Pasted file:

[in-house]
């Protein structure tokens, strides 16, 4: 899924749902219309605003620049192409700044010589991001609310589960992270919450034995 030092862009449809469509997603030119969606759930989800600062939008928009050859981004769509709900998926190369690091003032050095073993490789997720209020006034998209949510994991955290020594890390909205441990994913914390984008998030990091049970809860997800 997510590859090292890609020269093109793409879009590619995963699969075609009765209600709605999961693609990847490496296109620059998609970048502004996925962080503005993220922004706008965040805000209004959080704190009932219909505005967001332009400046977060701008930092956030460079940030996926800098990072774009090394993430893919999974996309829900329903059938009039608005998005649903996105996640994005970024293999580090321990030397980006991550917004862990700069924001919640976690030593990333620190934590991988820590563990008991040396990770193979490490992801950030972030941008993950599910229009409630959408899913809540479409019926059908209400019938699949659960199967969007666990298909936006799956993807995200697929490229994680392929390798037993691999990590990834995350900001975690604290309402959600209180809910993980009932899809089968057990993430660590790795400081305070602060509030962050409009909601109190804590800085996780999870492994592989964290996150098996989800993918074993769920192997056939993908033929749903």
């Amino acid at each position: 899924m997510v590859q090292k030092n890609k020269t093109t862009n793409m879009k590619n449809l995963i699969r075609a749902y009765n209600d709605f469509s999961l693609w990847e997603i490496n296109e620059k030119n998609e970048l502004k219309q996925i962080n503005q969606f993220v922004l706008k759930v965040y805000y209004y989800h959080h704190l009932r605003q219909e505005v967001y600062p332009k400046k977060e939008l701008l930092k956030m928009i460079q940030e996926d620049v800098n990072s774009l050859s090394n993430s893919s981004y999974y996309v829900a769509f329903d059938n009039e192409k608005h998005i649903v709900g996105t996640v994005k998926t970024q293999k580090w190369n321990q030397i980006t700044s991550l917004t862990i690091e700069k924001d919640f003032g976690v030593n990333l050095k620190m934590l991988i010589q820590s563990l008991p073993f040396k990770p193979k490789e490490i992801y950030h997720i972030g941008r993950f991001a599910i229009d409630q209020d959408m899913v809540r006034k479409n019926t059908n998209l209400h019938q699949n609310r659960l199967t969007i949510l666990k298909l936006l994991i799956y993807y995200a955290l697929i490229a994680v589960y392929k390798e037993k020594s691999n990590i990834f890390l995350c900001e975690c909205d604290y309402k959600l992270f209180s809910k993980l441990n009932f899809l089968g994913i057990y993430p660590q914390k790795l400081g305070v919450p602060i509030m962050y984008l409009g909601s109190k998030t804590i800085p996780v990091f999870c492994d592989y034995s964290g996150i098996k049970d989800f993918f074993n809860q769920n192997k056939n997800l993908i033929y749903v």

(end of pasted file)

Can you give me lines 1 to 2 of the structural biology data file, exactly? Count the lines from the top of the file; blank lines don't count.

[in-house]
């Protein structure tokens, strides 16, 4: 899924749902219309605003620049192409700044010589991001609310589960992270919450034995 030092862009449809469509997603030119969606759930989800600062939008928009050859981004769509709900998926190369690091003032050095073993490789997720209020006034998209949510994991955290020594890390909205441990994913914390984008998030990091049970809860997800 997510590859090292890609020269093109793409879009590619995963699969075609009765209600709605999961693609990847490496296109620059998609970048502004996925962080503005993220922004706008965040805000209004959080704190009932219909505005967001332009400046977060701008930092956030460079940030996926800098990072774009090394993430893919999974996309829900329903059938009039608005998005649903996105996640994005970024293999580090321990030397980006991550917004862990700069924001919640976690030593990333620190934590991988820590563990008991040396990770193979490490992801950030972030941008993950599910229009409630959408899913809540479409019926059908209400019938699949659960199967969007666990298909936006799956993807995200697929490229994680392929390798037993691999990590990834995350900001975690604290309402959600209180809910993980009932899809089968057990993430660590790795400081305070602060509030962050409009909601109190804590800085996780999870492994592989964290996150098996989800993918074993769920192997056939993908033929749903």